Amber J. Poleviyuma - Arizona State University

Amber sharing health information with students.

Amber sharing health information with students.

Amber HomÖynom (bamboo arrow laid out to dry) from the village of lower Munqapi  represents the Iswungwa (Coyote Clan) and is currently pursuing a BS in Community Health/Nursing at Arizona State University. She grew up around her kwa’a (grandfather) who was the most traditional person she knew yet encouraged education because he saw it as a means to protect Hopi culture. Amber shared, “I saw my mother work hard for her education so that my siblings and I could be cared for and still be involved in Hopi life.”

What have you learned from your educational journey?
“I would like to say that there is no right way to get your education. Every person is different, so play to your strengths and do what is right for you. You know you the best and that is how you will succeed. For me, I started out at Coconino Community College and then transferred to Arizona State University. This was the best choice for me because I wasn’t overloaded with course work or financial hardship. After receiving my AA degree, I transferred, realizing that I wanted to challenge myself more and be more independent. By participating in new opportunities, I have been able to be a better student and gain experience as a leader and future healthcare provider. Keep your head up! Nahongvita! (exert oneself, make your utmost effort)”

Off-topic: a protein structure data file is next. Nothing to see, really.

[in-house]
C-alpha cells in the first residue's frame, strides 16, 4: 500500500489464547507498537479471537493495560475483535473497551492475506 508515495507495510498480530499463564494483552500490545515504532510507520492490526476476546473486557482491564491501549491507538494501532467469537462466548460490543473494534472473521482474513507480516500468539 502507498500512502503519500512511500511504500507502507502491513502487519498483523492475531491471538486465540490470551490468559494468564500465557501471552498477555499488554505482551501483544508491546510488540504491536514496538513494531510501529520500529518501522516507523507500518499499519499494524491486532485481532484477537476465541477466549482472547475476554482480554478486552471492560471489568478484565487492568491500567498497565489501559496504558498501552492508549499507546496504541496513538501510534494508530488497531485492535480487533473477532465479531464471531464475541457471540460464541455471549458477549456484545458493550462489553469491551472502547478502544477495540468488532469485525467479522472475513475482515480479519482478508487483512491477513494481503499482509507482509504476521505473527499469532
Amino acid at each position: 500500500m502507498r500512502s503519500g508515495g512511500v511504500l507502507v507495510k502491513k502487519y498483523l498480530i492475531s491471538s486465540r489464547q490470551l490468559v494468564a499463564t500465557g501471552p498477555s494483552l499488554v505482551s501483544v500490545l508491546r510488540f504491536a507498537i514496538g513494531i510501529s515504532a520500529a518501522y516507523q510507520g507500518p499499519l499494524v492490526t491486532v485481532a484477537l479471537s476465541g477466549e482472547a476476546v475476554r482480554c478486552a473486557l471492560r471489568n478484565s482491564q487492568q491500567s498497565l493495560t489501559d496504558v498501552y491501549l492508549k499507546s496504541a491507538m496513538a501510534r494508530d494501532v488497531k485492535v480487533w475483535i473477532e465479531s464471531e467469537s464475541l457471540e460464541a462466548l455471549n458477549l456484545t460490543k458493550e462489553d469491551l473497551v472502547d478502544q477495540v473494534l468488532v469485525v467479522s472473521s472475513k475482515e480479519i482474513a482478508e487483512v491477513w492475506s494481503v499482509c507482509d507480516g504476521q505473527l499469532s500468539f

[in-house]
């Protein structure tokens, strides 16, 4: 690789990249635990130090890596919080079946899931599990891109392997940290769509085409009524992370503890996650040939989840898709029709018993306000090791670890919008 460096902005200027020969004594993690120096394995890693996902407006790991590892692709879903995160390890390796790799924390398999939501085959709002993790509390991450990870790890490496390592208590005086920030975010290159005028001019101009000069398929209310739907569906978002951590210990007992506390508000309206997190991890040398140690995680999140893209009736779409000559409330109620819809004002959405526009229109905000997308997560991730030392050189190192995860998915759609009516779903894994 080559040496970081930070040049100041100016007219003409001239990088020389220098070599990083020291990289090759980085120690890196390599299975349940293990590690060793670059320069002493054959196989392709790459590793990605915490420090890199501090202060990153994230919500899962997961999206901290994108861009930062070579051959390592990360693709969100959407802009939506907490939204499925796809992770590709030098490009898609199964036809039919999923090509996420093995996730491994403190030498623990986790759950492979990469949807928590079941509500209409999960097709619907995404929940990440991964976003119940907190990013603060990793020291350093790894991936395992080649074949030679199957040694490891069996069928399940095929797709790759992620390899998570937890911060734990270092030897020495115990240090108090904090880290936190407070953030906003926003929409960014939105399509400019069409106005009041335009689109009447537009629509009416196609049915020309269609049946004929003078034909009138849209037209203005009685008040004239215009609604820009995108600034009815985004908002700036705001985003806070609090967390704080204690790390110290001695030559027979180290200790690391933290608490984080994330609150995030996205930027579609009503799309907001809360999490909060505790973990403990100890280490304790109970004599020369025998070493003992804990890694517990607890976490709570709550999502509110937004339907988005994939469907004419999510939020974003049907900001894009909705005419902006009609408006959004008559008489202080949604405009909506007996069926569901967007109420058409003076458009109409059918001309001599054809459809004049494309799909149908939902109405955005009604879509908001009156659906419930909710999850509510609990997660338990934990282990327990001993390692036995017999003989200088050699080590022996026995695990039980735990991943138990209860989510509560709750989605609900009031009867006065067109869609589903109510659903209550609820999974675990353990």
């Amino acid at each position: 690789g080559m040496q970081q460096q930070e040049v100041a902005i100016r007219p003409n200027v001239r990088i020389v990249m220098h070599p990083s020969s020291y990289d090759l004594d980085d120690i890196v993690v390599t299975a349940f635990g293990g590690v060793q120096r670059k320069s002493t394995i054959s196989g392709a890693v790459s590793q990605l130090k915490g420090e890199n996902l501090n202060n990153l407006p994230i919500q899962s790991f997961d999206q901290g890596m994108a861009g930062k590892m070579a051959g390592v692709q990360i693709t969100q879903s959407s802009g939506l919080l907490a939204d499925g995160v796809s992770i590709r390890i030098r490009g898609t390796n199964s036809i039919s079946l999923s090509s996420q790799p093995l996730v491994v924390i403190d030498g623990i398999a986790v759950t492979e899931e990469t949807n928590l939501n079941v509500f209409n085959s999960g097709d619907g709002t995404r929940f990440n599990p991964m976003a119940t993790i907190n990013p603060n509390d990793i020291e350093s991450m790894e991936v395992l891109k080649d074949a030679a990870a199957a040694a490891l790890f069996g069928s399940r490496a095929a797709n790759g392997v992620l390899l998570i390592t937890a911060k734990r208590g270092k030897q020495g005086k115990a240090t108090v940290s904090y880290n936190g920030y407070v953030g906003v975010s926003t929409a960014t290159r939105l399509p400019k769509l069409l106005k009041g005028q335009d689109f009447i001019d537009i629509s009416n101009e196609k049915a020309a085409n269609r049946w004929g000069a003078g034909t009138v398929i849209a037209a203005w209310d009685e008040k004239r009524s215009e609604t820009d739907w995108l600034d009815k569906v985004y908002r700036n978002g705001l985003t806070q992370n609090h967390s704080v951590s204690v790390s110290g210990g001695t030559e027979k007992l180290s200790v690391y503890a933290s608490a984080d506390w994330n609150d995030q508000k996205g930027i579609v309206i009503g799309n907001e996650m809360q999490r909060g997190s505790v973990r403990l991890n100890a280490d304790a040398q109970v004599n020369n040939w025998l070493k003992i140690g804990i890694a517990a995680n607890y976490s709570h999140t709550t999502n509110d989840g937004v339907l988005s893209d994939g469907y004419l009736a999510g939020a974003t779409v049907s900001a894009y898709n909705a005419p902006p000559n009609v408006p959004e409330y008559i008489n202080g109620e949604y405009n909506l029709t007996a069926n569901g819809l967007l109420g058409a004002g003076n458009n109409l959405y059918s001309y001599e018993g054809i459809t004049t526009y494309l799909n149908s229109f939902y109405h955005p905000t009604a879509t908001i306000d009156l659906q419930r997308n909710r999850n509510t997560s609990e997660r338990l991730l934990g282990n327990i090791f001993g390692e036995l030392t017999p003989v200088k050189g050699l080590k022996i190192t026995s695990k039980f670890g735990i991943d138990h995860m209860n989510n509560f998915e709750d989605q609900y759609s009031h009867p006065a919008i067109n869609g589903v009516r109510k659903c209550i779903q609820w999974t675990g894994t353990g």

What tools have helped you most?
“One of the most helpful tools has been prayer. Prayer can be done anywhere and has gotten me through the most stressful times in my life.”

Amber participating in her hopi culture. hopi social dance.

Amber participating in her hopi culture. hopi social dance.

How is being a part of Hopi special for you?
“My culture and traditions mean everything to me. This is because I have seen many people search their whole lives for a purpose and meaning, but for me being Hopi provides a foundation and guidance. The values of sumi’nangwa (coming together to do activities that benefit all) and kyaptsi (respect) have provided my family and I guidance through tough times. The best and happiest times of my life were also because of Hopi culture and traditions: practicing for social dances, dancing, seeing the katsinas (spirit being), preparing for weddings and baby namings. I am very thankful to our ancestor for all of their sacrifices to keep our culture and traditions intact, because not many people have these anymore.”